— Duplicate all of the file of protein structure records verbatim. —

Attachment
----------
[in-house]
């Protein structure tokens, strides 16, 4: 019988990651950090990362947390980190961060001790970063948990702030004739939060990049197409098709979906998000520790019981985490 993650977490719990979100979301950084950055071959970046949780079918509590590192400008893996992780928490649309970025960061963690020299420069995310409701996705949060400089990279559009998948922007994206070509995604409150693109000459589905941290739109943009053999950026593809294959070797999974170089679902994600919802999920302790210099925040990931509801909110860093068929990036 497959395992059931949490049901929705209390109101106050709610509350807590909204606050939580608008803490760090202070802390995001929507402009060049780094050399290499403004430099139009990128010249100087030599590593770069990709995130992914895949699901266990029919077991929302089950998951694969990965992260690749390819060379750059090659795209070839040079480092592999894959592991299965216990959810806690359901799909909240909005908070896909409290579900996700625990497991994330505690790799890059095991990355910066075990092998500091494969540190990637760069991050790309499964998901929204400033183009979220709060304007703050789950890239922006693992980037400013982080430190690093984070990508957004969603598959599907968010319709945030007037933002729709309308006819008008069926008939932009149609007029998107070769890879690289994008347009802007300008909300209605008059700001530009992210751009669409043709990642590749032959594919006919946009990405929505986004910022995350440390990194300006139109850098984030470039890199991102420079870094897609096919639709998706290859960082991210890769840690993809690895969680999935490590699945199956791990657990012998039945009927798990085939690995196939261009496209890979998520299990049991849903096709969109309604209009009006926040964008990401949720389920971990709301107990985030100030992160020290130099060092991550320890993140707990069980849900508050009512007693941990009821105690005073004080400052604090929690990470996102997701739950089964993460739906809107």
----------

[in-house]
């Protein structure tokens, strides 16, 4: 019988990651950090990362947390980190961060001790970063948990702030004739939060990049197409098709979906998000520790019981985490 993650977490719990979100979301950084950055071959970046949780079918509590590192400008893996992780928490649309970025960061963690020299420069995310409701996705949060400089990279559009998948922007994206070509995604409150693109000459589905941290739109943009053999950026593809294959070797999974170089679902994600919802999920302790210099925040990931509801909110860093068929990036 497959395992059931949490049901929705209390109101106050709610509350807590909204606050939580608008803490760090202070802390995001929507402009060049780094050399290499403004430099139009990128010249100087030599590593770069990709995130992914895949699901266990029919077991929302089950998951694969990965992260690749390819060379750059090659795209070839040079480092592999894959592991299965216990959810806690359901799909909240909005908070896909409290579900996700625990497991994330505690790799890059095991990355910066075990092998500091494969540190990637760069991050790309499964998901929204400033183009979220709060304007703050789950890239922006693992980037400013982080430190690093984070990508957004969603598959599907968010319709945030007037933002729709309308006819008008069926008939932009149609007029998107070769890879690289994008347009802007300008909300209605008059700001530009992210751009669409043709990642590749032959594919006919946009990405929505986004910022995350440390990194300006139109850098984030470039890199991102420079870094897609096919639709998706290859960082991210890769840690993809690895969680999935490590699945199956791990657990012998039945009927798990085939690995196939261009496209890979998520299990049991849903096709969109309604209009009006926040964008990401949720389920971990709301107990985030100030992160020290130099060092991550320890993140707990069980849900508050009512007693941990009821105690005073004080400052604090929690990470996102997701739950089964993460739906809107």